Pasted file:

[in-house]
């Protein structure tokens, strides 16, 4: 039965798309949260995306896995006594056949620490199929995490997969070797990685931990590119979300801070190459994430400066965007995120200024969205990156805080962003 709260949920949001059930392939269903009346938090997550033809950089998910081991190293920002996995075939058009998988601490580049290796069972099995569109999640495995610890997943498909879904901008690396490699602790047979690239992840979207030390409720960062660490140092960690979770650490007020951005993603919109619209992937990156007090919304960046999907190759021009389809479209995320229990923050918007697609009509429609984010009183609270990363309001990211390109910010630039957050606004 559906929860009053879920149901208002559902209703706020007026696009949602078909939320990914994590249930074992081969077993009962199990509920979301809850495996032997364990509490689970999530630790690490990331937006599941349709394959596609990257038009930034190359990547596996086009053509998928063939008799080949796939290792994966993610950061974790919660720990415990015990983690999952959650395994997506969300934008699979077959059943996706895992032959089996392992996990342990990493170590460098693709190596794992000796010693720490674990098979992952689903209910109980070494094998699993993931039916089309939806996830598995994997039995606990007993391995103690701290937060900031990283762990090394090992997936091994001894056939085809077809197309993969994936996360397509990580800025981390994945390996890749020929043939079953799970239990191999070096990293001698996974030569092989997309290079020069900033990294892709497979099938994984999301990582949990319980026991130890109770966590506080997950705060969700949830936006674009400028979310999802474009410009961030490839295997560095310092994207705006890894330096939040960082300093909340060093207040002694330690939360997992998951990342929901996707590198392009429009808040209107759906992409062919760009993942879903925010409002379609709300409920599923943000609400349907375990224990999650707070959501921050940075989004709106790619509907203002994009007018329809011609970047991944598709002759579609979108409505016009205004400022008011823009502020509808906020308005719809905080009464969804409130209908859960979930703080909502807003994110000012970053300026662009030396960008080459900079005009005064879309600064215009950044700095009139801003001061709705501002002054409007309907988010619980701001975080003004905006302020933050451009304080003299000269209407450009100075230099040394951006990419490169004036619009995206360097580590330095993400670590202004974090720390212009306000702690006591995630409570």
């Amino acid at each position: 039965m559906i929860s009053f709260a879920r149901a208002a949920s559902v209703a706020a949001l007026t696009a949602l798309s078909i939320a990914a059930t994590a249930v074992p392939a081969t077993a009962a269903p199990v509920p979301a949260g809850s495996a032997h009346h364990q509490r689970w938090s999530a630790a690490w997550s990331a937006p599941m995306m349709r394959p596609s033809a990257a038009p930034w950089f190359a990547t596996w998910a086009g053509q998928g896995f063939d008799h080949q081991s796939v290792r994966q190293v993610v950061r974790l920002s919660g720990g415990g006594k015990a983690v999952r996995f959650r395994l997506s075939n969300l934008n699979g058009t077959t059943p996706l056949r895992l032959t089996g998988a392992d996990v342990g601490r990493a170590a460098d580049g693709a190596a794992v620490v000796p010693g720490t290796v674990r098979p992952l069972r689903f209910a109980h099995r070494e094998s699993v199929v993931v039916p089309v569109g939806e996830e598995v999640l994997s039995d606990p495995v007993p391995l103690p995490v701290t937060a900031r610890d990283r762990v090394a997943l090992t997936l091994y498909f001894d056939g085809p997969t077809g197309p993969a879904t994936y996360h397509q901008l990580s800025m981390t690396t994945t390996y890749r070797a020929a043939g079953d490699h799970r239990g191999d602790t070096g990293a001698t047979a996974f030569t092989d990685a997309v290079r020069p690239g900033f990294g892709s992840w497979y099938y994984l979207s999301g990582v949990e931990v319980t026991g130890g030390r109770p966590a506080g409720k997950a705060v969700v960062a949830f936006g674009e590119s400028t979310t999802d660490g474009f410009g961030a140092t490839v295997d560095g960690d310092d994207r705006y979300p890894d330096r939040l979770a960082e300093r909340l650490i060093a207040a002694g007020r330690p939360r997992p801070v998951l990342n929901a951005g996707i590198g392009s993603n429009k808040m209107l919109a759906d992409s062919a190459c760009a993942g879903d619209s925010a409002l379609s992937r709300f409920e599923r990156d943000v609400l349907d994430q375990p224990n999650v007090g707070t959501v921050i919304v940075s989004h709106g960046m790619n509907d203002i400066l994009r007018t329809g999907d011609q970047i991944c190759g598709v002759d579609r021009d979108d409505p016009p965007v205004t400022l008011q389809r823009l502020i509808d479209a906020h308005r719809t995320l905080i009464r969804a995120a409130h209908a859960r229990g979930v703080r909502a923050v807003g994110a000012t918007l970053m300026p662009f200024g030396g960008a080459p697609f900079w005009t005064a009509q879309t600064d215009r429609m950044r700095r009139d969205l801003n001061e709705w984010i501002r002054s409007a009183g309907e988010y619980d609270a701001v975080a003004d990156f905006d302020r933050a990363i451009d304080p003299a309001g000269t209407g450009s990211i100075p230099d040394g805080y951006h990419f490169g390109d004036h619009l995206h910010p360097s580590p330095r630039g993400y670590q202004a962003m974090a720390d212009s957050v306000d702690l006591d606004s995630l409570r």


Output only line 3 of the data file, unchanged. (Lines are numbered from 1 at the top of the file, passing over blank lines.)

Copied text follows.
């Amino acid at each position: 039965m559906i929860s009053f709260a879920r149901a208002a949920s559902v209703a706020a949001l007026t696009a949602l798309s078909i939320a990914a059930t994590a249930v074992p392939a081969t077993a009962a269903p199990v509920p979301a949260g809850s495996a032997h009346h364990q509490r689970w938090s999530a630790a690490w997550s990331a937006p599941m995306m349709r394959p596609s033809a990257a038009p930034w950089f190359a990547t596996w998910a086009g053509q998928g896995f063939d008799h080949q081991s796939v290792r994966q190293v993610v950061r974790l920002s919660g720990g415990g006594k015990a983690v999952r996995f959650r395994l997506s075939n969300l934008n699979g058009t077959t059943p996706l056949r895992l032959t089996g998988a392992d996990v342990g601490r990493a170590a460098d580049g693709a190596a794992v620490v000796p010693g720490t290796v674990r098979p992952l069972r689903f209910a109980h099995r070494e094998s699993v199929v993931v039916p089309v569109g939806e996830e598995v999640l994997s039995d606990p495995v007993p391995l103690p995490v701290t937060a900031r610890d990283r762990v090394a997943l090992t997936l091994y498909f001894d056939g085809p997969t077809g197309p993969a879904t994936y996360h397509q901008l990580s800025m981390t690396t994945t390996y890749r070797a020929a043939g079953d490699h799970r239990g191999d602790t070096g990293a001698t047979a996974f030569t092989d990685a997309v290079r020069p690239g900033f990294g892709s992840w497979y099938y994984l979207s999301g990582v949990e931990v319980t026991g130890g030390r109770p966590a506080g409720k997950a705060v969700v960062a949830f936006g674009e590119s400028t979310t999802d660490g474009f410009g961030a140092t490839v295997d560095g960690d310092d994207r705006y979300p890894d330096r939040l979770a960082e300093r909340l650490i060093a207040a002694g007020r330690p939360r997992p801070v998951l990342n929901a951005g996707i590198g392009s993603n429009k808040m209107l919109a759906d992409s062919a190459c760009a993942g879903d619209s925010a409002l379609s992937r709300f409920e599923r990156d943000v609400l349907d994430q375990p224990n999650v007090g707070t959501v921050i919304v940075s989004h709106g960046m790619n509907d203002i400066l994009r007018t329809g999907d011609q970047i991944c190759g598709v002759d579609r021009d979108d409505p016009p965007v205004t400022l008011q389809r823009l502020i509808d479209a906020h308005r719809t995320l905080i009464r969804a995120a409130h209908a859960r229990g979930v703080r909502a923050v807003g994110a000012t918007l970053m300026p662009f200024g030396g960008a080459p697609f900079w005009t005064a009509q879309t600064d215009r429609m950044r700095r009139d969205l801003n001061e709705w984010i501002r002054s409007a009183g309907e988010y619980d609270a701001v975080a003004d990156f905006d302020r933050a990363i451009d304080p003299a309001g000269t209407g450009s990211i100075p230099d040394g805080y951006h990419f490169g390109d004036h619009l995206h910010p360097s580590p330095r630039g993400y670590q202004a962003m974090a720390d212009s957050v306000d702690l006591d606004s995630l409570r």